(6) The utilization or installation of barbed tape, razor tape and/or razor wire and concertina barbed wire for fencing, partitions or obstacles is prohibited for residential fencing.
(7) It shall be unlawful to construct or perform any major repair on any fence in the unincorporated areas of the county without first obtaining a construction permit. All alterations and major repairs to fences where more than 50 percent of the fence will be repaired, replaced or altered, shall be considered new construction and shall meet the requirements of this article. In the event of declared state of emergency, the permitting requirements for the repairs to fences shall be waived for a period of 90 days.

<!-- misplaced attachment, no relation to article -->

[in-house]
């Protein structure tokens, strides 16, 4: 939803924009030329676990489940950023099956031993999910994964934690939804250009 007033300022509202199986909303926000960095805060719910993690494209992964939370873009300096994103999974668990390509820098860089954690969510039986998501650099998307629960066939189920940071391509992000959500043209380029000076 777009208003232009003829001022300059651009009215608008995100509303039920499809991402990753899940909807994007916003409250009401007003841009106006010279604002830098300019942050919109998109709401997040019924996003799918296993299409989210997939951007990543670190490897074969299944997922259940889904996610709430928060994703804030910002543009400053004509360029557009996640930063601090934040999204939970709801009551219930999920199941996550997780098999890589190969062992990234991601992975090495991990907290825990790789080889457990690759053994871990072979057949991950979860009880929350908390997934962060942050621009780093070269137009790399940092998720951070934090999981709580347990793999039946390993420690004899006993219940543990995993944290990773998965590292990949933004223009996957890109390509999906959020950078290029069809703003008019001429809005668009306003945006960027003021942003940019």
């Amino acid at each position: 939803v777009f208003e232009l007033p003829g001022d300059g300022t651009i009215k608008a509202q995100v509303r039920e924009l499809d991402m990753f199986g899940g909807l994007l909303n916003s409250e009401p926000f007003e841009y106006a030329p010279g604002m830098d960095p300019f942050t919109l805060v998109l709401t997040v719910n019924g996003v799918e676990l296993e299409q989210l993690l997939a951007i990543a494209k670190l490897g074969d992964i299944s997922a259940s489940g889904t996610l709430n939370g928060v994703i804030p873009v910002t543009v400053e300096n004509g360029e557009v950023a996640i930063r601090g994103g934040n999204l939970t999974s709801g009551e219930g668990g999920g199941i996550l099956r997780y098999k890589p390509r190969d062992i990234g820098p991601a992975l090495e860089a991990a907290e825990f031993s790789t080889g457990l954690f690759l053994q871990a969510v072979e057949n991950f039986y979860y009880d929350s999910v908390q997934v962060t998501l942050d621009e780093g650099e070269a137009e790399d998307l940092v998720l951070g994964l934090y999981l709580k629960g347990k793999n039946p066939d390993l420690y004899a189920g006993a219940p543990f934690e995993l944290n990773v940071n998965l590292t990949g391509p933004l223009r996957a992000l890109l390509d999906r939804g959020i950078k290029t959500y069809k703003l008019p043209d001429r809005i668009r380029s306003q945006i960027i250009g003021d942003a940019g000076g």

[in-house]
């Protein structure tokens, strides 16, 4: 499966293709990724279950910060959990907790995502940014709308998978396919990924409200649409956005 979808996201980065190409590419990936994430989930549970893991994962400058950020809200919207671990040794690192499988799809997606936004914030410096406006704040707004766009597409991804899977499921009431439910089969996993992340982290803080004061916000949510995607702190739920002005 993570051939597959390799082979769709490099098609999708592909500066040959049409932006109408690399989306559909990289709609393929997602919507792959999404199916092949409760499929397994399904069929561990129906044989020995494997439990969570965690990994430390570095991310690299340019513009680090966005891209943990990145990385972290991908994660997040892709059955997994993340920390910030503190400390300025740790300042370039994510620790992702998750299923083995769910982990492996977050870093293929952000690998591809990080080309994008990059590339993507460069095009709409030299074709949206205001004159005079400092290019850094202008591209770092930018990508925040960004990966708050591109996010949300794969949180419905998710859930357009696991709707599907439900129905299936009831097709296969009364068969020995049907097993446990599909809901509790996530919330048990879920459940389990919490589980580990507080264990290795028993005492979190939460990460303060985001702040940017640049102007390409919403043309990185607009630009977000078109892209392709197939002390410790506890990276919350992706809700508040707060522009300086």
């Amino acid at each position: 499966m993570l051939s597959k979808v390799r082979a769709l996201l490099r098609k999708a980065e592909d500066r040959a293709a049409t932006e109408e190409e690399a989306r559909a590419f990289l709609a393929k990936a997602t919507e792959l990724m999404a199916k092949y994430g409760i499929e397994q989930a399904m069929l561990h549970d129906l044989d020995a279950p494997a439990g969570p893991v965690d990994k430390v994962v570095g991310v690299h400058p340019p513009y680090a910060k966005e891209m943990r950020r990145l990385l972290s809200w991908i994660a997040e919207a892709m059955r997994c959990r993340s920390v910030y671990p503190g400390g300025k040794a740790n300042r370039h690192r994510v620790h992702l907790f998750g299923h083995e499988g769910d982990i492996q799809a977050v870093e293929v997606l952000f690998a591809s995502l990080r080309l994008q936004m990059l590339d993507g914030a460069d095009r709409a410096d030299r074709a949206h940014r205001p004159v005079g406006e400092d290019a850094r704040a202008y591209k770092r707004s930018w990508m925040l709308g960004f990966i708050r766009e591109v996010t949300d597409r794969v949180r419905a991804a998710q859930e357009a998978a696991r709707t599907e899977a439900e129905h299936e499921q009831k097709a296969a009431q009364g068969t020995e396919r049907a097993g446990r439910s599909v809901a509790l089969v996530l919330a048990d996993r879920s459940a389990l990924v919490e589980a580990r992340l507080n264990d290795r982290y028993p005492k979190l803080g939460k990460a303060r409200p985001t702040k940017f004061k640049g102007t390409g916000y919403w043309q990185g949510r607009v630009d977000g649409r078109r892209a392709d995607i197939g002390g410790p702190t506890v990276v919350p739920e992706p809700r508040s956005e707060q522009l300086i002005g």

(8 a) Prior to issuance of a construction permit for the installation of a fence the exact location of the fence and the proposed height shall be indicated on a copy of a boundary survey or other documents determined to be sufficient for review by the required review agency to provide evidence of the property line and submitted to the building official for approval. The type of materials to be used and construction details must be submitted. Prior to the issuance of a building permit, the proposed locations and heights of the fence must be in conformity with the zoning classification, the setbacks, and the lot and street configurations for the parcel on which the fence is to be placed or repaired. The applicant will have the right to appeal the construction permit denial to the board of county commissioners.